Garrett O'Hara: [00:54:20] You know, they're ... naturally there's security outcomes there, because they're not so confused or even so, uh, distracted by all the different places where all the things they need to understand and- and then to digest kind of live.

 

Safi Obeidullah: [00:54:31] That's right. And that's why I think, you know, we talk about the- the notion of- of guide and automating that. That guiding the workflow is really important. And it's exactly that. You know, you can give people a policy they have to read and sign and all that. But how many times do they actually remember it? And how many different scenarios are they ... permutations are they accessing from different devices and different applications. And to your exact point, if we can guide them and provide them the rails. And you operate here, and move them along, then I think we're in a much better position to protect, uh, organizations and individuals.

 

Garrett O'Hara: [00:55:02] Awesome. Um, and you guys have an ebook, um, and the use cases on there, they- they made sense. You know, there's some kind of emergency services, and healthcare workers and that kind of stuff. Um, we- we've sort of touched on it already, but the digital twin ... digital twin approach, how does that work, um, you know, perimeter versus internal, versus everything else? Is there, like, an agent that you would install? Is it taking data feeds? Like, how does it, in practical terms, how would it actually work?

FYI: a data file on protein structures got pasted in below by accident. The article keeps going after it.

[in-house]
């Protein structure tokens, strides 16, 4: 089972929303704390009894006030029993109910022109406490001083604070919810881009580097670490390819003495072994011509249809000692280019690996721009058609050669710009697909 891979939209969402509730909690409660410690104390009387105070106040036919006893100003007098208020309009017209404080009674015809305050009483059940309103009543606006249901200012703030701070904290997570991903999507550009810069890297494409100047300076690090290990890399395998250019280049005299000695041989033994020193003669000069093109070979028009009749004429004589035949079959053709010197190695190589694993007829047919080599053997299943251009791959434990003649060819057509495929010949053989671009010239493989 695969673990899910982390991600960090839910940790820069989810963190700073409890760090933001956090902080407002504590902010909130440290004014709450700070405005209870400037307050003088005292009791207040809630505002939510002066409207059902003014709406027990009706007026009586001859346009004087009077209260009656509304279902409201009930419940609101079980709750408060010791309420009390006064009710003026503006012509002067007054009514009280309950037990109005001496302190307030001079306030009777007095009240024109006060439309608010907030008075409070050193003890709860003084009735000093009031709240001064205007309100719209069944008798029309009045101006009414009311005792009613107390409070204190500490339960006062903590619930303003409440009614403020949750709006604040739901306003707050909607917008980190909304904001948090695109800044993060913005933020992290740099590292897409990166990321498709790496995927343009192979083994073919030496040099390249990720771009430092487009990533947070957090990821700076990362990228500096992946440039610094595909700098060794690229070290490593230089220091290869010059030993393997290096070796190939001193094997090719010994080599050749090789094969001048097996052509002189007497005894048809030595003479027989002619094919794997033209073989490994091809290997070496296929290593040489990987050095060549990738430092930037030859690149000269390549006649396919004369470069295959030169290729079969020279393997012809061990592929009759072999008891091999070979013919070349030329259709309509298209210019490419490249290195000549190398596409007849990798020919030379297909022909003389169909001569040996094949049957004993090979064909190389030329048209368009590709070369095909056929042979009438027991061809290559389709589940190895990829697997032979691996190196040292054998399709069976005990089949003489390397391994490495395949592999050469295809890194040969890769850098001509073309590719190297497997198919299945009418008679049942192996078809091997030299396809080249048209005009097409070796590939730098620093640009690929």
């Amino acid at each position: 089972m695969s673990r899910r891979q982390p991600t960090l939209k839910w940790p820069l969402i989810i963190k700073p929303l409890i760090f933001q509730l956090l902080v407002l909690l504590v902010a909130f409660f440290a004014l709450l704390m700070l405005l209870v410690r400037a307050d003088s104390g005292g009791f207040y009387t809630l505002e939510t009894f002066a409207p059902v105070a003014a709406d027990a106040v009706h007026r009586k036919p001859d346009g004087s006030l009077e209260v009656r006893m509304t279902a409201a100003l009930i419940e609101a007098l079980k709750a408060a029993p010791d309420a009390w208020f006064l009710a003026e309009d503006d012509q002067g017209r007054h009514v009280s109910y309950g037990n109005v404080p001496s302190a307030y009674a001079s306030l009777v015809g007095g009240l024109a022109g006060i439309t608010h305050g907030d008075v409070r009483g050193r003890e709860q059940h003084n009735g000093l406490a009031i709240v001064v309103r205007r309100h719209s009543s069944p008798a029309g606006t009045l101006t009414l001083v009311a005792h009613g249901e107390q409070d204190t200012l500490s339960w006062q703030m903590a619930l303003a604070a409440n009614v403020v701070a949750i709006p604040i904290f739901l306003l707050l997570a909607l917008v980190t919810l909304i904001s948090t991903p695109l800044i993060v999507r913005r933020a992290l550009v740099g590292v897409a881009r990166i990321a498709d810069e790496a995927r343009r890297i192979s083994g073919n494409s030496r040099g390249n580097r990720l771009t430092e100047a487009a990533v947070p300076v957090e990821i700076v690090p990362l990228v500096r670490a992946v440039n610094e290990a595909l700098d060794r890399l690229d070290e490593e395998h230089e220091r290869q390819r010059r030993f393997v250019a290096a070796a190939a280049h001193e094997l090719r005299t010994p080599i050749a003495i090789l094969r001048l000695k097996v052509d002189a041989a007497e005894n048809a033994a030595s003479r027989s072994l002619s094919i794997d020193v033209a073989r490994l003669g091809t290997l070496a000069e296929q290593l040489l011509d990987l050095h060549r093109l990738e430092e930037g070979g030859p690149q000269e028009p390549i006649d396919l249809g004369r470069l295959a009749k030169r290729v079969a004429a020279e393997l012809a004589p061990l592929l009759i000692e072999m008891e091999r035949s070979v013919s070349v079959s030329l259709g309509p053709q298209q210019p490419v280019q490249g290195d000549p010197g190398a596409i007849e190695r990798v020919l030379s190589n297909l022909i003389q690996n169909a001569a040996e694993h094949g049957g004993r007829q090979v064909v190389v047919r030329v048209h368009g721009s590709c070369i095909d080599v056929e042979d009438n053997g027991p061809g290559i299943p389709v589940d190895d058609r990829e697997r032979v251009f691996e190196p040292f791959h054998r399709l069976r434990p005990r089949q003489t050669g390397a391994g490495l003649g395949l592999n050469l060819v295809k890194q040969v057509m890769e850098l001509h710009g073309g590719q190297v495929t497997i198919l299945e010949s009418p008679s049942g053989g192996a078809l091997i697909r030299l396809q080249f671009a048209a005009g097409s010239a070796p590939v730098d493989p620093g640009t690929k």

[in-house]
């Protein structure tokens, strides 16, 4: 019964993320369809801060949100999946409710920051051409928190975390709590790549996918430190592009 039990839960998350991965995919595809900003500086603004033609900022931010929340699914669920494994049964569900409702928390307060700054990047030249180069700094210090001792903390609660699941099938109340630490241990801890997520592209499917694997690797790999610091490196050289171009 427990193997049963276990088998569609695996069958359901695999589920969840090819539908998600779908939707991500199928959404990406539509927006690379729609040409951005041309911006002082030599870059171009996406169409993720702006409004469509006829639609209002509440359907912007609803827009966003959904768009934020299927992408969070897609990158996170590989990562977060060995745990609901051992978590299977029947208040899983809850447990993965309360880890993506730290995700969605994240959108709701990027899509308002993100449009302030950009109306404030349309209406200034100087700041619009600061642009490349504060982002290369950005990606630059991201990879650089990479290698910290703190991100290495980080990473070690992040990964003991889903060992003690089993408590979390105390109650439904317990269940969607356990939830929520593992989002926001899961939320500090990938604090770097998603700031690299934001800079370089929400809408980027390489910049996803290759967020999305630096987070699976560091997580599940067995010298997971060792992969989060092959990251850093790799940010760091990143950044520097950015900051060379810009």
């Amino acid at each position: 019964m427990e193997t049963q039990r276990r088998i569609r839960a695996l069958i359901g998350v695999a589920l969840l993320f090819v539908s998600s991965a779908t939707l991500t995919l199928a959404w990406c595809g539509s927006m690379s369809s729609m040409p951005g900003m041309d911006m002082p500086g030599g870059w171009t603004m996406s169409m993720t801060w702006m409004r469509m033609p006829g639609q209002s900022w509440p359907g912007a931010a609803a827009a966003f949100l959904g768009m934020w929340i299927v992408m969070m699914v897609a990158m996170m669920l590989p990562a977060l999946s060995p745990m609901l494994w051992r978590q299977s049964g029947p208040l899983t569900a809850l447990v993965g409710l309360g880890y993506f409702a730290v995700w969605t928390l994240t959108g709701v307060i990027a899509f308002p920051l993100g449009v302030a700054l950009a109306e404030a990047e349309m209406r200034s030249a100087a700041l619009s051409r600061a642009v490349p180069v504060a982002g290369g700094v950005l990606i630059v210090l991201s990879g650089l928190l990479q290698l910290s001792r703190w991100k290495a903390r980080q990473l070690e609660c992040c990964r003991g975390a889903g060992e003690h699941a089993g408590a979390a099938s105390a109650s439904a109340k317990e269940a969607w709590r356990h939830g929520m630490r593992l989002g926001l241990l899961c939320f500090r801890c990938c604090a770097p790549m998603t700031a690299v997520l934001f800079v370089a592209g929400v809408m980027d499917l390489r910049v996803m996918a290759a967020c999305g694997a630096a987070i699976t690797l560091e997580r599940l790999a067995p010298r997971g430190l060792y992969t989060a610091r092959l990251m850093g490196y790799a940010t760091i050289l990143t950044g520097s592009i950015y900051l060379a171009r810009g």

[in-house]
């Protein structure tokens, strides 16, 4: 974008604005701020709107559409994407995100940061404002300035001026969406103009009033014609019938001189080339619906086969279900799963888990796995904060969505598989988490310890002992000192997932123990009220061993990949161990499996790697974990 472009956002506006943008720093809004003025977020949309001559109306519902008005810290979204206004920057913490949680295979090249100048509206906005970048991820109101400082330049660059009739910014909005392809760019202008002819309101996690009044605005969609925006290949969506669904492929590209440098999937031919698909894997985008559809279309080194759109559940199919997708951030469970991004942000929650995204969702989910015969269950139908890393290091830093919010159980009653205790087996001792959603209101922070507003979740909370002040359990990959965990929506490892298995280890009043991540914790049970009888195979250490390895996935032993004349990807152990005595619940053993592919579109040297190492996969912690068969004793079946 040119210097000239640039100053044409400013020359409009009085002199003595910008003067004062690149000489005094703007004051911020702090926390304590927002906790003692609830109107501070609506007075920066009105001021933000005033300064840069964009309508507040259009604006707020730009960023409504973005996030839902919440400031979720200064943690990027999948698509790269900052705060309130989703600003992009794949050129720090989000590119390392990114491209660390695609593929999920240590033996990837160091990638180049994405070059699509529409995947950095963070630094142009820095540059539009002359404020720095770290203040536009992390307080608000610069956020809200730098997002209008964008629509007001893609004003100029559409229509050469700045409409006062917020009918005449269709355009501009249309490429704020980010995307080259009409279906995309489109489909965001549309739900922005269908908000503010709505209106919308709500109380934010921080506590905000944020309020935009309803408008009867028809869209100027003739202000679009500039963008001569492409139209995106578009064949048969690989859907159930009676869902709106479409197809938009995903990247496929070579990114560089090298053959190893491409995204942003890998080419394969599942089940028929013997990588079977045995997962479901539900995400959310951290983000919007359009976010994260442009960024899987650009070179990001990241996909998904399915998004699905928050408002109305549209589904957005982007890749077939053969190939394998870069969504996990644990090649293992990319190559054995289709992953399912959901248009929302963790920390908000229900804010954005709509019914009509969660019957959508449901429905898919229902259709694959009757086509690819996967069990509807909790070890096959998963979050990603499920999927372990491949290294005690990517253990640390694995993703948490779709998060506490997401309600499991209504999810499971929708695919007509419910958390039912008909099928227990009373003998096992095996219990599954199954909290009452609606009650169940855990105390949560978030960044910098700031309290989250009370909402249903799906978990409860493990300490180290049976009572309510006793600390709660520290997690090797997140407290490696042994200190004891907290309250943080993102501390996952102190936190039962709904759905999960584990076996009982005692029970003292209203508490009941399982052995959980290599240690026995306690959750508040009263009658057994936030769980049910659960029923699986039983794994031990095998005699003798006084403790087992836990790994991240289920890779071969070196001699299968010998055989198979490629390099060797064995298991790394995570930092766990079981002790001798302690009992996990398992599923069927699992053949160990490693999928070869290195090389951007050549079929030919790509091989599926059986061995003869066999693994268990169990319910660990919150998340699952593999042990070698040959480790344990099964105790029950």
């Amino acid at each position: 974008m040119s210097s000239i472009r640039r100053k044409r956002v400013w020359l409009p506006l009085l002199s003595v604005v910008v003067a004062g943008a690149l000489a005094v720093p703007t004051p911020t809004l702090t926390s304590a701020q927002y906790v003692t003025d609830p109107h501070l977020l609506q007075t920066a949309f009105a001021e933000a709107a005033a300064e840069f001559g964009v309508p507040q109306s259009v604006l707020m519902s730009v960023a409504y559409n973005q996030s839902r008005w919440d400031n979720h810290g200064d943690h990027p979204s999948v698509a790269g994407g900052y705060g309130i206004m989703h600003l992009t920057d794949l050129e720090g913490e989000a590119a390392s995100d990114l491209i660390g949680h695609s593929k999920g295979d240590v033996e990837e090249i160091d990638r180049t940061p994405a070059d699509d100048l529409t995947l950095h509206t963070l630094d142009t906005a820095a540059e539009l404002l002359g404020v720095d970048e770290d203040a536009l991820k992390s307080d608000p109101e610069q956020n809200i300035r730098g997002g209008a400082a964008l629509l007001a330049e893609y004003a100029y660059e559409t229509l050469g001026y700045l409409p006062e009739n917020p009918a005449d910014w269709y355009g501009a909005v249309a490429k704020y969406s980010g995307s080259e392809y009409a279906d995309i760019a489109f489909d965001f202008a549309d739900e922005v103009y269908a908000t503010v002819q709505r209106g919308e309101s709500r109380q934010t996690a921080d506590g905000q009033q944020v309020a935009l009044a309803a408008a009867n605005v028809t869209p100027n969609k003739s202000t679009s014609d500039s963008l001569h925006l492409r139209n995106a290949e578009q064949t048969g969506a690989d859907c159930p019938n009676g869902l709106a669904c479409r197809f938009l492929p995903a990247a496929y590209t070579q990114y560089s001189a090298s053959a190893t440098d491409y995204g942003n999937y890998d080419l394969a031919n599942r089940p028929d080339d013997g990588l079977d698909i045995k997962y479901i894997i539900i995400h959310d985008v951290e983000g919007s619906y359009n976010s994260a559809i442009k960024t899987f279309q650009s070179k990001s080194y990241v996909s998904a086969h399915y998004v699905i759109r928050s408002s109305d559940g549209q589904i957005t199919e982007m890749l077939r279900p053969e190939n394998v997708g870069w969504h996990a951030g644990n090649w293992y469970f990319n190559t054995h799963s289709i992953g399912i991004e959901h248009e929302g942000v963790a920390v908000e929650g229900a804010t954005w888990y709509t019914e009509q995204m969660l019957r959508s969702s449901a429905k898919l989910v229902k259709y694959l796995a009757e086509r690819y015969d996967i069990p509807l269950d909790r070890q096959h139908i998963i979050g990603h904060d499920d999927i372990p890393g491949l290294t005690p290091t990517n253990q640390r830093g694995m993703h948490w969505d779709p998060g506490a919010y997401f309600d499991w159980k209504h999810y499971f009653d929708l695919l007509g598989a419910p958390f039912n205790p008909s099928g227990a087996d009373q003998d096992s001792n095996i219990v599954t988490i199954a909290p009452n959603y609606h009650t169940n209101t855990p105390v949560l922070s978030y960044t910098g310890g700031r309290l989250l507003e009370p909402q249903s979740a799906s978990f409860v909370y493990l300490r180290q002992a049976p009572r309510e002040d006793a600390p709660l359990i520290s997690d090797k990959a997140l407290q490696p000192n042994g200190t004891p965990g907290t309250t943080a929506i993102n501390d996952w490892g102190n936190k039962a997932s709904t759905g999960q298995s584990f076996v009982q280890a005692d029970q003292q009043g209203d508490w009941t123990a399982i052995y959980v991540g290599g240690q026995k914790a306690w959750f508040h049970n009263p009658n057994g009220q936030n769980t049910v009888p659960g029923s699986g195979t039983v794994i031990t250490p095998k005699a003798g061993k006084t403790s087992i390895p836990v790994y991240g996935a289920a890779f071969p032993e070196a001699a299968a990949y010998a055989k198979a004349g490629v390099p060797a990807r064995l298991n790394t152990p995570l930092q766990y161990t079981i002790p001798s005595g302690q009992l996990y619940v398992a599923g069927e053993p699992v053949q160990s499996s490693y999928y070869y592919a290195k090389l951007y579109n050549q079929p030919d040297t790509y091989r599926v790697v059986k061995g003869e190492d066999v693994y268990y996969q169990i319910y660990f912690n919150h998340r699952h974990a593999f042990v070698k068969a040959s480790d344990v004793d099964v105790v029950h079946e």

Safi Obeidullah: [00:55:28] Yeah, yeah, sure. So Citrix workspace is- is a single application. Um, you- you know, at the moment, we- we launched the Citrix workspace last year, uh, as an application to organize access to all the applications and data in desktops you need in one place. Um, you can download it for free from the ... from the app store.

 

Garrett O'Hara: [00:55:44] Yeah.

 

Safi Obeidullah: [00:55:44] Uh, supported on any platform, and we also have an HTML5 version, which will work across any browser as well. This is really all we need. Um, there's no additional agents or anything like that. That workspace application not only provides you the access, uh, to organize, guide and automate the work, but also includes the necessary elements to- to provide the data, feed it back to, um, our core analytics platform, then r- relay that back to the ... I guess the customer or the partner who's managing the platform.